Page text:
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Codeine serves a wide variety of uses as a pain relief medication. According to the U. S. Food & Drug Administration, as a narcotic opiate drug, codeine works well as a treatment for mild, moderate and severe pain symptoms. It’s also an active ingredient in many over-the-counter cough suppressant drugs.
This wide range of medical codeine uses results from the different combinations of ingredients that can be paired up with codeine. Combining codeine with acetaminophen or aspirin produces varied effects that allow for a variety of medical codeine uses overall.
Codeine Product Types
Codeine is an opiate narcotic drug that’s one of a few natural derivatives of the opium poppy seed plant. In spite of its narcotic classification, codeine is the only opiate-type narcotic available in over-the-counter products. Granted, over-the-counter products carry a lower potency level than prescription codeine drugs, however over-the-counter varieties still carry a mild risk for abuse and addiction.
Codeine product types come in tablet, capsule and liquid forms. For product marketing purposes, medical codeine uses have been developed for both adults and children alike.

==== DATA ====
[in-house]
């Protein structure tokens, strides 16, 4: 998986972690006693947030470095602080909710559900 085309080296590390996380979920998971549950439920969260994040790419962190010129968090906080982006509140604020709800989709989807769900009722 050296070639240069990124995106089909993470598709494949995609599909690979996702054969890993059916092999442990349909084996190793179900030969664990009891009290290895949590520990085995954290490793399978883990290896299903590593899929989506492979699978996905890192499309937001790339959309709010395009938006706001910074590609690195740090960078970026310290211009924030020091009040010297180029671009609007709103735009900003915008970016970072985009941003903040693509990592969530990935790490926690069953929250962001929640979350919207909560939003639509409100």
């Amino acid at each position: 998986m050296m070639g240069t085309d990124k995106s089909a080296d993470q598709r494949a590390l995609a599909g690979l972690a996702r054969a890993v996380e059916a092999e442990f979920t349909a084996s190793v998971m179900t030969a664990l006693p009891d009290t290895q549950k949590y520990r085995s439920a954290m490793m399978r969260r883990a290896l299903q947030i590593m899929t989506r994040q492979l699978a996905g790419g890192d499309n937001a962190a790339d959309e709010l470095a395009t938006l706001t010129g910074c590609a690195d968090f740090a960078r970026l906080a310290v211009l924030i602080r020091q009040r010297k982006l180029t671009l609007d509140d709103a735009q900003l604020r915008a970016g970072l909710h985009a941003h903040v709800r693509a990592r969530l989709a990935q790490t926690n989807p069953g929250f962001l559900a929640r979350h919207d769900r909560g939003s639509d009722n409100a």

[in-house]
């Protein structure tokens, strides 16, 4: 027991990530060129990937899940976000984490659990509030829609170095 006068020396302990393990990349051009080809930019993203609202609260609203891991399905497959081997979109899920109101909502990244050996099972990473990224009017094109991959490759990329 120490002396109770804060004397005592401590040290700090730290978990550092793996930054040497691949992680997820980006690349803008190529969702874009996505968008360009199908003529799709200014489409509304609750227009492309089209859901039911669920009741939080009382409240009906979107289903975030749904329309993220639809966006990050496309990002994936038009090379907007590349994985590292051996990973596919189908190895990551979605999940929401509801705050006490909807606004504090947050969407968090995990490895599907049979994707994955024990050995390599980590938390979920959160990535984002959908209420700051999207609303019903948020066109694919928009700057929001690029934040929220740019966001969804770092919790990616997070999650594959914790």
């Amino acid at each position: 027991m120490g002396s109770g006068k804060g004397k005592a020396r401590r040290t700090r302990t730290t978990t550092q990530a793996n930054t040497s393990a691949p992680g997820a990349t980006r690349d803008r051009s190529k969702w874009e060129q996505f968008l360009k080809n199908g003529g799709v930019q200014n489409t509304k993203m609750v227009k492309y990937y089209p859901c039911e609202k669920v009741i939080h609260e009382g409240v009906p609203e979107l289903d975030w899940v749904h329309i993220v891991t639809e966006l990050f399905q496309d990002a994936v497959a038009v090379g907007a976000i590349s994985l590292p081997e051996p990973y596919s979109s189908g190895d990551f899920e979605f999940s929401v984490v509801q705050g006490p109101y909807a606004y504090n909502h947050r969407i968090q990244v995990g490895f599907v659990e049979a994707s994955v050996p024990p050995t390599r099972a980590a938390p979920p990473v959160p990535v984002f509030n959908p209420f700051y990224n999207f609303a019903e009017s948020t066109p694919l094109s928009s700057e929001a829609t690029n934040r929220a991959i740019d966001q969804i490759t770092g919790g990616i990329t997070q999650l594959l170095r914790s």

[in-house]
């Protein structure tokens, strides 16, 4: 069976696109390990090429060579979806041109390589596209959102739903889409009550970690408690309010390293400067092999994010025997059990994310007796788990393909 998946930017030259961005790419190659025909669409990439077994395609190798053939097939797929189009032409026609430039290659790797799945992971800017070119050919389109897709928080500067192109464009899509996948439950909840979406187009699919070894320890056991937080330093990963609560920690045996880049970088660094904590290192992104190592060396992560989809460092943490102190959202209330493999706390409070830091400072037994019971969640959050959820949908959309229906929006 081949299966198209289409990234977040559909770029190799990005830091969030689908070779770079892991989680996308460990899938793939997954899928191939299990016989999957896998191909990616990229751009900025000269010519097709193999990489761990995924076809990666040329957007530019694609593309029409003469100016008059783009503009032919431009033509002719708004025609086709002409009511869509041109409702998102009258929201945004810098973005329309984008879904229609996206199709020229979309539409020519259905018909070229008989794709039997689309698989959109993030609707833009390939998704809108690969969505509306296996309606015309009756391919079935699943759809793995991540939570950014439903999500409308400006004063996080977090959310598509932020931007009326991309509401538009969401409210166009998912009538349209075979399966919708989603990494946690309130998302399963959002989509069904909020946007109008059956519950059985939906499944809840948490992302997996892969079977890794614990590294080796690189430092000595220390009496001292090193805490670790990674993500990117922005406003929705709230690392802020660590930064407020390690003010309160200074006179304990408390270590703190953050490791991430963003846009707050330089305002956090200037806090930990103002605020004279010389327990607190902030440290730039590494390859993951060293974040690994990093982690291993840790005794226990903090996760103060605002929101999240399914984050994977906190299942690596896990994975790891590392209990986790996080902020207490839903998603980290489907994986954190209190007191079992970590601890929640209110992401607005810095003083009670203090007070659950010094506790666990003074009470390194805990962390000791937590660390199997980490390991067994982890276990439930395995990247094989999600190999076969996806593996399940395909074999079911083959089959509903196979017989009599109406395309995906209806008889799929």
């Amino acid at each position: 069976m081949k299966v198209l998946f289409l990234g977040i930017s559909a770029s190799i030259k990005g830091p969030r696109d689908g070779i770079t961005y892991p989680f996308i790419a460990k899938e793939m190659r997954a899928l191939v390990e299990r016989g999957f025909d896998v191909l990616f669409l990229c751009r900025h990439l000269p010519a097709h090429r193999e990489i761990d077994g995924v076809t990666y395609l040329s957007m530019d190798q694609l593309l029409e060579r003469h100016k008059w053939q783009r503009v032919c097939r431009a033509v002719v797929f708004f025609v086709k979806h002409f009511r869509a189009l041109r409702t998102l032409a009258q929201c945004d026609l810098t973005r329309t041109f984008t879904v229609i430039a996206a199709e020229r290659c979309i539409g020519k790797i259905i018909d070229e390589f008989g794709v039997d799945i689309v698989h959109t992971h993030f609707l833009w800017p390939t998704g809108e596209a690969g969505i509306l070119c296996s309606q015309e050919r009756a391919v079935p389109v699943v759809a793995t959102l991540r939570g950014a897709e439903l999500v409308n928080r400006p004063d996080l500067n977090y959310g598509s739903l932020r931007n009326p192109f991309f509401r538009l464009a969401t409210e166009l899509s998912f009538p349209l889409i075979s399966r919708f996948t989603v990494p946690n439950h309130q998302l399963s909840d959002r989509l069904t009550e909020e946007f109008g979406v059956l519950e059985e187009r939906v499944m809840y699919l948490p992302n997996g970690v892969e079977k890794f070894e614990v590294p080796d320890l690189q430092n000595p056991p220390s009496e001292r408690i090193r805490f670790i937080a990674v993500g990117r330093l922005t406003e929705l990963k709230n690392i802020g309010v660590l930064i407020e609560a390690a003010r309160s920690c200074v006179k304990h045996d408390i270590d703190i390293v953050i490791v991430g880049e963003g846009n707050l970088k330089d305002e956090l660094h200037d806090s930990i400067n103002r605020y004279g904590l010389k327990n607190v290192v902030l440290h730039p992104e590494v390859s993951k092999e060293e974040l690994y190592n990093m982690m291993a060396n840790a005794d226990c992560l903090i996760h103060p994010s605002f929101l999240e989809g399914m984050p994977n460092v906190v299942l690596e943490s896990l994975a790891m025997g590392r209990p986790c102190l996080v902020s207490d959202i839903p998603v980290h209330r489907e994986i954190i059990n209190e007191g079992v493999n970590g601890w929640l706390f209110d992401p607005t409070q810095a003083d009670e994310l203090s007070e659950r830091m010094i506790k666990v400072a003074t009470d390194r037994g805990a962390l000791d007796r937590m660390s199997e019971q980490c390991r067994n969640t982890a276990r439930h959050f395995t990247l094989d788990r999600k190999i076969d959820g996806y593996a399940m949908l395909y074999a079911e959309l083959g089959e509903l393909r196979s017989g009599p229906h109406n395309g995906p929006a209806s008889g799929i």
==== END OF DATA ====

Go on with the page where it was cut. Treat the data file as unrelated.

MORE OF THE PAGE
Some of the codeine brand names available include:
- Cotab A
- Brovex CB
- Antituss AC
According to the U. S. National Library of Medicine, codeine’s analgesic effects work well at relieving pain symptoms, but don’t actually treat symptom causes, nor does it aid in the recovery process. Codeine’s works by disrupting nerve signal transmission between the brain and central nervous system. Likewise, codeine suppresses a cough by reducing the level of activity in the part of the brain that causes a person to cough. Medical codeine uses rely on the drug’s ability to alter brain chemical processes in targeted ways.
Codeine Drug Classes
Any and all narcotic-type drugs fall under legal jurisdiction as controlled substances. Controlled substances are divided into five different drug classes based on their potential for abuse and addiction. According to the U. S. Drug Enforcement Administration, the wide range of medical codeine uses places this drug in four out of five drug classes.
When marketed as a single ingredient, codeine falls in the Schedule II class of drugs. Over-the-counter products fall in the Schedule V drug class. Medical codeine uses for Schedule II drugs carry a high potential for abuse and addiction, with Schedule IV drugs carrying a low potential. All other codeine product types fall under the Schedule III and Schedule IV drug classes.
In spite of the numerous medical codeine uses, this drug’s addictive properties should not be overlooked. Codeine’s opiate effects are no less of threat than other opiate drugs, such as morphine and heroin.
Codeine’s effects derive from its ability to interfere with brain chemical processes, which ultimately reconfigure communication pathways in the brain. While accepted medical codeine uses go a long way towards treating most every type of pain symptom, codeine also produces pleasant aftereffects that encourage abusive practices.
Overall, codeine’s accepted uses do not negate the powerful effects of the drug as many a casual user has ended up addicted and unable to stop.